A participant in one of my Friday #BIWisdom tweetchats observed that “in the mobile ecosystem, Big Data + social + the NSA data surveillance news are a perfect storm.” Will the NSA storm change attitudes regarding mobile BI and thus hinder its growth? It’s a good question and it sparked an interesting discussion in our Twitter group.
Before the perfect storm, our tweetchat tribe (comprised of
customers, vendors and consultants/analysts) were of the opinion that
the growing “app” mentality for “cool stuff” among consumers and the
easy-to-consume info in mobile apps could end up increasing trust and
thus lead to less testing and faster releases.
But one of the tribe tweeted that, at a minimum, the NSA storm will draw more attention to the organizational risks inherent in BYOD models. However, another member pointed out that BYOD
is already a big challenge in mobile BI adoption because it makes it
difficult to keep standardize and optimize the mobile BI experience.
Someone tweeted that users in finance groups were already the least
interested in mobile BI. They tend to be risk averse, and the NSA
storm may cause the risks to seem even larger. But another participant
tweeted that customer-facing business units are the biggest adopters,
not the back-office finance groups. In fact the biggest drive for mobile
BI is coming from the boardroom.
The #BIWisdom tribe concluded that the perfect storm won’t have much
impact on the growth of mobile BI because “it’s absolutely essential
that data be real time” and “in a data-driven culture, the information
needs to follow people everywhere.”
Our group agreed that a lot of organizations are trying mobile BI,
but achieving success is a slow process. Other organizations are
reluctant to justify the investment without greater proof of success,
and many of the benefits (such as more eyes on the information, ready
access to information) are hard to quantify.
• Connectivity issues that make live mobile BI undependable.
• Difficulty in authoring and using advanced analytics until the UI/UX
fundamentally changes. It can’t just be a simple port of existing code
to mobile; it requires rethinking.
An even bigger issue, tweeted a tribe member, is that by definition
mobile BI informs one person at a time. “What happens after people are
seamlessly informed individually?” he asked.
“They can still collaborate,” tweeted someone else. “What’s the difference if they collaborate on the road or in a cube?”
“Collaborate how?” he responded. “Collaboration requires some thoughtful engineering, which is currently lacking.”
“BI can’t be in its own dimension,” another tribe member tweeted.
“Collaboration must be part of the workflow and process to decision
making, and that workflow must be smooth and transparent. And not all
users feel comfortable with collaboration features, so there’s a
cultural shift that must take place.”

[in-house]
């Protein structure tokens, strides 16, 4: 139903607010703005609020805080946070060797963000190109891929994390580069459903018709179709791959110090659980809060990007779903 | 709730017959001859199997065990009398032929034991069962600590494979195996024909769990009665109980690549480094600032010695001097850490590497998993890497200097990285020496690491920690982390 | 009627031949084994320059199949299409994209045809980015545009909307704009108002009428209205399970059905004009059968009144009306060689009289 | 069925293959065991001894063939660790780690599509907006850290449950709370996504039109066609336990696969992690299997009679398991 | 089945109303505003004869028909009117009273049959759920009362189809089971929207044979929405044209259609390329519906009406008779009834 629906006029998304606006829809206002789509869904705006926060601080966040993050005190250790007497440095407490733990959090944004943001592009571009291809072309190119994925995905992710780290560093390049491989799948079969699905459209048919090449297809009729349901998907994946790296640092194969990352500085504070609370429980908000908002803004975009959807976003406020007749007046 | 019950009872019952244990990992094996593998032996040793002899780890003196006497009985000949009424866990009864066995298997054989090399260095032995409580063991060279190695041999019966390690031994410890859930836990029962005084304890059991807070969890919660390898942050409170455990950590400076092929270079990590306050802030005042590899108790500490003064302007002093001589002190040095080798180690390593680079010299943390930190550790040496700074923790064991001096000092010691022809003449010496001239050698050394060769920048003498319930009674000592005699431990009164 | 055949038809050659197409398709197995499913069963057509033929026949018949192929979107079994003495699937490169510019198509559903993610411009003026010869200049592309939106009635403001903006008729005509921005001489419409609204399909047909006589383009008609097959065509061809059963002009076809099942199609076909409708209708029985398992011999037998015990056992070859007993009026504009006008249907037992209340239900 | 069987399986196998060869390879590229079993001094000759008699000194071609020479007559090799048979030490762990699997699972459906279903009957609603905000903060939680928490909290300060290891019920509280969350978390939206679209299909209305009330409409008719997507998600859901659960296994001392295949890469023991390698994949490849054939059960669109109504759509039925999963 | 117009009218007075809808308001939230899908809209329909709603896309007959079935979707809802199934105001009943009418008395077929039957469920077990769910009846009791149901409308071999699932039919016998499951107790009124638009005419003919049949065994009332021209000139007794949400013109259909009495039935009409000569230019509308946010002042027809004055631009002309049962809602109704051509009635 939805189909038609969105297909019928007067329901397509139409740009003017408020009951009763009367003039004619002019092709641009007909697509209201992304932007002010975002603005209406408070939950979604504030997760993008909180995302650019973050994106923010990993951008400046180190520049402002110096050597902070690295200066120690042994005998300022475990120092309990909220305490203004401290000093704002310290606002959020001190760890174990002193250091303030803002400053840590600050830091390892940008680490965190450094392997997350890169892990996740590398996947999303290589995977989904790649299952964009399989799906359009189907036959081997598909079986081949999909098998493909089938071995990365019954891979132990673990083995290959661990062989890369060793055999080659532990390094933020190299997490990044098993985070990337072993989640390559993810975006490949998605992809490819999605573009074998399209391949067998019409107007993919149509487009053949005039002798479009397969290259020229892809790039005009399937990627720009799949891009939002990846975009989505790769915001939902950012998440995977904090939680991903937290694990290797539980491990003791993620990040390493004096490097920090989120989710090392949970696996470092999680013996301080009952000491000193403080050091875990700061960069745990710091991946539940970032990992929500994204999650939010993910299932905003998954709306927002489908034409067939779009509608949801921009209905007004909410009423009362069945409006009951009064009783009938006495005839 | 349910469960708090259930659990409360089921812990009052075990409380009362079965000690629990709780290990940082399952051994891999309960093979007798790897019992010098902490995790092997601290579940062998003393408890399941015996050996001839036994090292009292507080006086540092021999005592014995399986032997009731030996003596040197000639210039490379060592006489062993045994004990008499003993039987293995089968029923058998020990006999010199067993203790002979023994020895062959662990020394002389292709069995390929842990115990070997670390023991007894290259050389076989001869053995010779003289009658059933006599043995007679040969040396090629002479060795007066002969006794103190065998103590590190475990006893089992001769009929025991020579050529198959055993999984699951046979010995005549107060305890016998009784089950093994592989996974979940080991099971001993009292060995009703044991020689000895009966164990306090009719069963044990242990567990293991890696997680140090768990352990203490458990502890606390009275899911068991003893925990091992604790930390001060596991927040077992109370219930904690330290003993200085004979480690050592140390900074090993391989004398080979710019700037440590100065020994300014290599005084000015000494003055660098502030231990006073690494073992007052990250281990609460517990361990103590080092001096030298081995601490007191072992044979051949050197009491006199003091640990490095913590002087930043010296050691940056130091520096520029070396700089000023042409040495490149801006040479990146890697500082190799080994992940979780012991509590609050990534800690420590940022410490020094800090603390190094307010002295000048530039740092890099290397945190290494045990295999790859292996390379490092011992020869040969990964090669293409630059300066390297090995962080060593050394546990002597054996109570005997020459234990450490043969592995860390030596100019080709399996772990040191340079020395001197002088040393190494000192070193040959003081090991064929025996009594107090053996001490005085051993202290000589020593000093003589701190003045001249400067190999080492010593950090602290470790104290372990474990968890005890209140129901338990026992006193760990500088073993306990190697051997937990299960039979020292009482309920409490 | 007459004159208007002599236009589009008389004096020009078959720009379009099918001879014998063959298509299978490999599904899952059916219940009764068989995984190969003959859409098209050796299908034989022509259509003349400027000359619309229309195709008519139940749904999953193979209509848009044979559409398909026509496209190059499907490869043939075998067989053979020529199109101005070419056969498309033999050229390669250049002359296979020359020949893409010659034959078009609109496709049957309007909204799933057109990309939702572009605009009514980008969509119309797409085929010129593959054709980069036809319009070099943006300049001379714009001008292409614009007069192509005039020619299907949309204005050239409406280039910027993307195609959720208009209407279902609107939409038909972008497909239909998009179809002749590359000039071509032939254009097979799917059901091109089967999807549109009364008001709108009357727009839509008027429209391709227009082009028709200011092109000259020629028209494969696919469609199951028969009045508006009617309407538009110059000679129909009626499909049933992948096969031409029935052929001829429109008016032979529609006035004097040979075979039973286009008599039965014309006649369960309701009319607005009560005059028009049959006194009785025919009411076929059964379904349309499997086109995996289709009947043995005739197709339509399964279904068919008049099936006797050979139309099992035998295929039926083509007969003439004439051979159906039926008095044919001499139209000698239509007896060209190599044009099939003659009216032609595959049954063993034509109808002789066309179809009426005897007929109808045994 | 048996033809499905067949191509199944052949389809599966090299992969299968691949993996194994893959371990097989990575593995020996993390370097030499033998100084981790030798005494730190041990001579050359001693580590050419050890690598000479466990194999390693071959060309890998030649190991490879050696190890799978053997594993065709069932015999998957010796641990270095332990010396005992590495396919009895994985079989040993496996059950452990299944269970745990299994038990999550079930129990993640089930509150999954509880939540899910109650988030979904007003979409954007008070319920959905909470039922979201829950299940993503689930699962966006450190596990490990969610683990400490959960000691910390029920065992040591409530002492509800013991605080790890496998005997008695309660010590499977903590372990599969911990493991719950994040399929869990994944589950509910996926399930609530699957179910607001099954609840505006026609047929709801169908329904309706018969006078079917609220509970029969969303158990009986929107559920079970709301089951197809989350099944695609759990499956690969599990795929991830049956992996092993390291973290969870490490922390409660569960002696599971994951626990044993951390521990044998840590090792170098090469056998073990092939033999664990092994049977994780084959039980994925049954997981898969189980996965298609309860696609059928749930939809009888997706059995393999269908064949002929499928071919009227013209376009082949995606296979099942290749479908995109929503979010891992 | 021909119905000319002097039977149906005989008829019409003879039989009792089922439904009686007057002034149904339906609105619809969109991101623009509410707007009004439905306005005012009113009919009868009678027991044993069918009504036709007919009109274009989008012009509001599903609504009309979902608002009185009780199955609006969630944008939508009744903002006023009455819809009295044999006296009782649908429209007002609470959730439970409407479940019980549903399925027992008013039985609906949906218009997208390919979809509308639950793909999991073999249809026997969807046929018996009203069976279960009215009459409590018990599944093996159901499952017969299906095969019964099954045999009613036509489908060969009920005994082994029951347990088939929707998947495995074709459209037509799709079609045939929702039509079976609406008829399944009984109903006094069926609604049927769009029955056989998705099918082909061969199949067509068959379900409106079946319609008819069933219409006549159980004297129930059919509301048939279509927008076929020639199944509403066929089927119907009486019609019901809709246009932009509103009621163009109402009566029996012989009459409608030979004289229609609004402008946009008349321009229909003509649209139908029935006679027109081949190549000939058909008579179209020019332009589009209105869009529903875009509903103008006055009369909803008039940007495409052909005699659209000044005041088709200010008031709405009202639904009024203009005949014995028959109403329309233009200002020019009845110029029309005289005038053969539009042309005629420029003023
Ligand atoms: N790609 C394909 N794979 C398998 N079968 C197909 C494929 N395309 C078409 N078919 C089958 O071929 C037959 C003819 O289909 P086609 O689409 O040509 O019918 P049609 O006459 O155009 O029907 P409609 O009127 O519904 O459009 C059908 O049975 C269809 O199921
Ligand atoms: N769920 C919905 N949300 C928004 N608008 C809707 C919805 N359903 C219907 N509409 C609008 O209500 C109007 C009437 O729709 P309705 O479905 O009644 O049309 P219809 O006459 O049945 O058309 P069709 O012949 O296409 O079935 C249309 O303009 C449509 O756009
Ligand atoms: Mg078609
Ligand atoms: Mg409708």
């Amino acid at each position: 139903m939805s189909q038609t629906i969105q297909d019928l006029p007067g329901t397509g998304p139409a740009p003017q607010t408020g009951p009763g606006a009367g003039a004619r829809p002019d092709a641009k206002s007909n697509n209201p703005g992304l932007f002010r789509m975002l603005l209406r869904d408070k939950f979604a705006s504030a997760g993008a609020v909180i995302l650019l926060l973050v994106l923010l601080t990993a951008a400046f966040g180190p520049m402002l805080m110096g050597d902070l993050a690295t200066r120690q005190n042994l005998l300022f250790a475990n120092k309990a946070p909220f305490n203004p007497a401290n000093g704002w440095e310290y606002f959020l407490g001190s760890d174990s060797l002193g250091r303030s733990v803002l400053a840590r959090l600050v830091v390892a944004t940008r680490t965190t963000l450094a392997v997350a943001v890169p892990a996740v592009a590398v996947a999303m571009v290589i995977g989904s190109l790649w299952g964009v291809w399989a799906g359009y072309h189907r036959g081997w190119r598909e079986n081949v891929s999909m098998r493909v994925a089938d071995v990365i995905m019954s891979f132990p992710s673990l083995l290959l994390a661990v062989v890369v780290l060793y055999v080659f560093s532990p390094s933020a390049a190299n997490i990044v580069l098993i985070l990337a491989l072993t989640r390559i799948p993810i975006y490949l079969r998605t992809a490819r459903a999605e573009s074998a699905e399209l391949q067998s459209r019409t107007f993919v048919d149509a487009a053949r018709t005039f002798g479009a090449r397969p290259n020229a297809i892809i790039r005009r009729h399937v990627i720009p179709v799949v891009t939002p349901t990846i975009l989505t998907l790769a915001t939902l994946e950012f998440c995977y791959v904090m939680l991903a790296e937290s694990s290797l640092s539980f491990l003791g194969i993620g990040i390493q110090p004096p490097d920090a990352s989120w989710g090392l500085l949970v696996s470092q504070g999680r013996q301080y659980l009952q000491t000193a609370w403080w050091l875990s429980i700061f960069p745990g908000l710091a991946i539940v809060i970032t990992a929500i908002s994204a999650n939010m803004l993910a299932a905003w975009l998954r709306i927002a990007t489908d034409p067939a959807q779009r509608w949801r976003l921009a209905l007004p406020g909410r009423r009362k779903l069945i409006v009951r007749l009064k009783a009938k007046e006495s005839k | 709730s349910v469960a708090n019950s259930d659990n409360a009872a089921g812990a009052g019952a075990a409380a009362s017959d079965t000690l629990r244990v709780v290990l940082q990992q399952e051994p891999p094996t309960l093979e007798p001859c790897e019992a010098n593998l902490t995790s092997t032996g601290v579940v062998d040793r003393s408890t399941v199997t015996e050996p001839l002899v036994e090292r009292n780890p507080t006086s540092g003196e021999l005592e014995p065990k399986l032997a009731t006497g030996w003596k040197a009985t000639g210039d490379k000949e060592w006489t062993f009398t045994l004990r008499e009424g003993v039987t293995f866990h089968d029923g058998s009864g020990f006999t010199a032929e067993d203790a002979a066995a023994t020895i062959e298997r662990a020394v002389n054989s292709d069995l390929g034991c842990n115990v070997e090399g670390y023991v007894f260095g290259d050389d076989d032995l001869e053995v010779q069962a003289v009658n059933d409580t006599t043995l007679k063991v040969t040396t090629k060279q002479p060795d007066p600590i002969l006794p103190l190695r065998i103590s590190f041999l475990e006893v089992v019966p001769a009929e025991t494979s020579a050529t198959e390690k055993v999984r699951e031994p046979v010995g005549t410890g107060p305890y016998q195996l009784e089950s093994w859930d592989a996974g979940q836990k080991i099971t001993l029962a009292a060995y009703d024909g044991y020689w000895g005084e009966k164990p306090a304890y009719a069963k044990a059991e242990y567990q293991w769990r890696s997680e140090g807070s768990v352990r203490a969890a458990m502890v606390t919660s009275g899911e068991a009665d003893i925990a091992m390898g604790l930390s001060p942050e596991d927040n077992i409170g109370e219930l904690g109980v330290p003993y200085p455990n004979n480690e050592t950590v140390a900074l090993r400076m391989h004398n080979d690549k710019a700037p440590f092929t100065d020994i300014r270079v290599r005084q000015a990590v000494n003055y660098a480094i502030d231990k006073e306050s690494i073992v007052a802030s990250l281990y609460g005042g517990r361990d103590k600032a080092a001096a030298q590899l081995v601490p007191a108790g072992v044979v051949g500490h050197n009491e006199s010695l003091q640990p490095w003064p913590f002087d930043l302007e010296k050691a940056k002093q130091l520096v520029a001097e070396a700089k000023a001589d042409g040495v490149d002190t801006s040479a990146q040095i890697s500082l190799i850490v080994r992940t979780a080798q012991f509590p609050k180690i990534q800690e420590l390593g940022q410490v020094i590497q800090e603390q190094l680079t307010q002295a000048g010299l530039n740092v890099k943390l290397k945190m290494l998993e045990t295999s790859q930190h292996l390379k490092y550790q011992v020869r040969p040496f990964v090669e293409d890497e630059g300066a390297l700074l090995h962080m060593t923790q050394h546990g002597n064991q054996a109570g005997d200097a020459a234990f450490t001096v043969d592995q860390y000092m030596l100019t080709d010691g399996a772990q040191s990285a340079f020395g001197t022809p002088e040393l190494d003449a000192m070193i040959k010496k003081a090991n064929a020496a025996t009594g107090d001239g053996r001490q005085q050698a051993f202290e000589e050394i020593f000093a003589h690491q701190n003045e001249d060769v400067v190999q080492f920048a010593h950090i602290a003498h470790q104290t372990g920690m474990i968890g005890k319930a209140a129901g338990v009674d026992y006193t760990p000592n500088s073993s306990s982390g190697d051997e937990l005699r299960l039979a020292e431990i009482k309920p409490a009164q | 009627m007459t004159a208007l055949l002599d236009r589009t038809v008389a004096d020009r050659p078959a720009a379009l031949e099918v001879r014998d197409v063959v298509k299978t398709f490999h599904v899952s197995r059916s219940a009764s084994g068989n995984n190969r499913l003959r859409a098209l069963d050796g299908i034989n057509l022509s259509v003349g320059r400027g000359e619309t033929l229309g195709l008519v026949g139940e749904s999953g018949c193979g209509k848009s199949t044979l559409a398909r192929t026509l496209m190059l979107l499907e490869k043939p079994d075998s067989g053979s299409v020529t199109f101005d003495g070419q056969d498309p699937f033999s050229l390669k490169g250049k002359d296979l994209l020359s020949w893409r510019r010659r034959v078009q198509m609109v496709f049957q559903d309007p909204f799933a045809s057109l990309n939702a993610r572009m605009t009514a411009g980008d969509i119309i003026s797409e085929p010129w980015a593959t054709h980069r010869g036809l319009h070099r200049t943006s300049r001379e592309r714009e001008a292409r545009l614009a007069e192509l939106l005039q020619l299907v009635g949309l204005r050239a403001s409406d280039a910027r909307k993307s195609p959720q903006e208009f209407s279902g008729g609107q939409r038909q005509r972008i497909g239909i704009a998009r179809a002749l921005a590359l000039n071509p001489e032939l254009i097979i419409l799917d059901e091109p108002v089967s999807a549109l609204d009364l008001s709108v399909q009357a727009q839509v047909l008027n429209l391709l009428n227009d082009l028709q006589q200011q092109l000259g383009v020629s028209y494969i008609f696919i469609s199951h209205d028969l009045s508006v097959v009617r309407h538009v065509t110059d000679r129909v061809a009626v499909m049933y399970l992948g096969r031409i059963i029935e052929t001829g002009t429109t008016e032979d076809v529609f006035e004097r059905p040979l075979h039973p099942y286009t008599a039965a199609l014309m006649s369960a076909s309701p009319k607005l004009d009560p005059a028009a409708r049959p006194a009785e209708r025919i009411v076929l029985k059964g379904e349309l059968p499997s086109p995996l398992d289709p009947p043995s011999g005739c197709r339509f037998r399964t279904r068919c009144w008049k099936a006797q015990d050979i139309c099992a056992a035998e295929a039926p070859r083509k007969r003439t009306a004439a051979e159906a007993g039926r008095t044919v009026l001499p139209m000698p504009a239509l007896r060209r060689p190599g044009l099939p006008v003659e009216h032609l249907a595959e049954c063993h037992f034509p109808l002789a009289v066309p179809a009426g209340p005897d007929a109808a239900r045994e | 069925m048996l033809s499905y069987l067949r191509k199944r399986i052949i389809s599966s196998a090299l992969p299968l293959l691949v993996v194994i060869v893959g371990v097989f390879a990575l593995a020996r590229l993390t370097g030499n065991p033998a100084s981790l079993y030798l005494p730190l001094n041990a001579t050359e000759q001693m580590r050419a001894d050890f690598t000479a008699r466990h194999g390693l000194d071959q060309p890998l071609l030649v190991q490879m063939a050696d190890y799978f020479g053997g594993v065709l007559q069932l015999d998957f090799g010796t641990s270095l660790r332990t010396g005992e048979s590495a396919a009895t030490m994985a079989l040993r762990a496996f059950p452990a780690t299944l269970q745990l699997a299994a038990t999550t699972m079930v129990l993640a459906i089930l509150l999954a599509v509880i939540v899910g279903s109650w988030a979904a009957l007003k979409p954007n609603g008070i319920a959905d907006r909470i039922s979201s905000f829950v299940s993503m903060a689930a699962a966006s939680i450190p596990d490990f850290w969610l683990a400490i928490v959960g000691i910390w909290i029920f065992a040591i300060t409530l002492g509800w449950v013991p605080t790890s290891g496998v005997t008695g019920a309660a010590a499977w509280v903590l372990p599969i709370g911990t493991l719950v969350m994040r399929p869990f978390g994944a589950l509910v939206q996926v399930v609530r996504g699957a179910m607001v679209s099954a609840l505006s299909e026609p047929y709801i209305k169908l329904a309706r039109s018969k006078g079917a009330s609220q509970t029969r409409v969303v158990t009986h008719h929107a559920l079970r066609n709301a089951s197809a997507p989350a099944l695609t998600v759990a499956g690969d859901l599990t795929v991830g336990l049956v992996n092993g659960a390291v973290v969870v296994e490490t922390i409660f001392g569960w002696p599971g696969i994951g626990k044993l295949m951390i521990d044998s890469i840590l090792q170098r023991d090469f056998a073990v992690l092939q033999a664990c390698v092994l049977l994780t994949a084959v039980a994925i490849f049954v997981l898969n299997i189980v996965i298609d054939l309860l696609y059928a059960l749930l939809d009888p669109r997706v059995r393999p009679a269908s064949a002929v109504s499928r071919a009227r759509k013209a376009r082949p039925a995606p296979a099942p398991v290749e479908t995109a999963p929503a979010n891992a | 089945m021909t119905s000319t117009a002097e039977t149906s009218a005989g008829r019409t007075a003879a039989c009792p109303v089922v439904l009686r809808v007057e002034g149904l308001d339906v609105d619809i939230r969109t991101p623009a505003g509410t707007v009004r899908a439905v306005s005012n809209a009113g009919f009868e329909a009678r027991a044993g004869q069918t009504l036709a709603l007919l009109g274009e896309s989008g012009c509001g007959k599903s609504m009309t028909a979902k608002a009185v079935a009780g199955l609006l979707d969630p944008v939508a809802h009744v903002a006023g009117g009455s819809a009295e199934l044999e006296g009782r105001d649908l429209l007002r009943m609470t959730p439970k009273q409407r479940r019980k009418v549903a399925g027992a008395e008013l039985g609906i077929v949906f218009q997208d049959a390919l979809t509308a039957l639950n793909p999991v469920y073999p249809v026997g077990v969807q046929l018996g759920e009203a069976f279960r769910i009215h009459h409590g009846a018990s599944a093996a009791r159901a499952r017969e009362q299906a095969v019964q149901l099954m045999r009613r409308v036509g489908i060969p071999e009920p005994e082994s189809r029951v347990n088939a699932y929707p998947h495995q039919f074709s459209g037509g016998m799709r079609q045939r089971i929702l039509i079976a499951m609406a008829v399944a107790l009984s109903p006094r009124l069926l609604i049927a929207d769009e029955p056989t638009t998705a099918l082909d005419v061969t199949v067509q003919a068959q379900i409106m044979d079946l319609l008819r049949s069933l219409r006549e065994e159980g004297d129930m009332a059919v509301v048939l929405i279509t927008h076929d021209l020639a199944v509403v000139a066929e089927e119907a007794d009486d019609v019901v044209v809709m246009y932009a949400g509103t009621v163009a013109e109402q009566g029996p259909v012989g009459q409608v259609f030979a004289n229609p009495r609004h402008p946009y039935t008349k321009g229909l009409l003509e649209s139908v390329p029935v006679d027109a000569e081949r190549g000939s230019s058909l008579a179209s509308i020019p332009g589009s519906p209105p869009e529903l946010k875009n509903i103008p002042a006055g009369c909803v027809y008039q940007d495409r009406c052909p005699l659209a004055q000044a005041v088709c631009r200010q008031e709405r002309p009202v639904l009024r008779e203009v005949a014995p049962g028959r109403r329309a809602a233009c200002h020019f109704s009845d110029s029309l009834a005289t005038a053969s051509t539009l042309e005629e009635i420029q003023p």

The #BIWisdom group concluded that, despite the NSA storm and the technical issues that still need to be addressed, mobile BI will grow.
Bottom line: Like an unpolished diamond in the rough, mobile delivery
of business intelligence hasn’t yet reached its potential. But our
annual Wisdom of Crowds® market studies show that mobile is increasingly
becoming a force in BI. In fact, our recent report on the Wisdom of
Crowds® Cloud Business Intelligence Market Study highlighted the fact
that 70.4 percent of respondents ranked mobile BI as “critically
important” in 2012.
Mobile BI is also a natural complement to cloud BI, which is
definitely growing in importance. Our 2013 Wisdom of Crowds® study also
found that many small organizations are embracing mobile BI and cloud BI
as a means of side-stepping traditional computing. The user data
indicates strong synergy between cloud and mobile in BI.
The demand for business intelligence arises from multiple needs; some
won’t suit mobile delivery, but some will. So mobile BI adoption will
grow despite its current drawbacks.
Consequently, mobile BI will engage a whole new group of users — and they will need to be educated about the use of BI data.
Click Here to Purchase Your Copy of the 2012 Wisdom of Crowds ® Mobile Computing/Mobile BI Market Study
Howard Dresner is president, founder and chief research officer at Dresner Advisory Services, LLC,
an independent advisory firm. He is one of the foremost thought leaders
in Business Intelligence and Performance Management, having coined the
term “Business Intelligence” in 1989. He has published two books on the
subject, The Performance Management Revolution — Business Results
through Insight and Action, and Profiles in Performance — Business
Intelligence Journeys and the Roadmap for Change. He hosts a weekly
tweet chat (#BIWisdom) on Twitter each Friday. Prior to Dresner Advisory
Services, Howard served as chief strategy officer at Hyperion Solutions
and was a research fellow at Gartner, where he led its Business
Intelligence research practice for 13 years.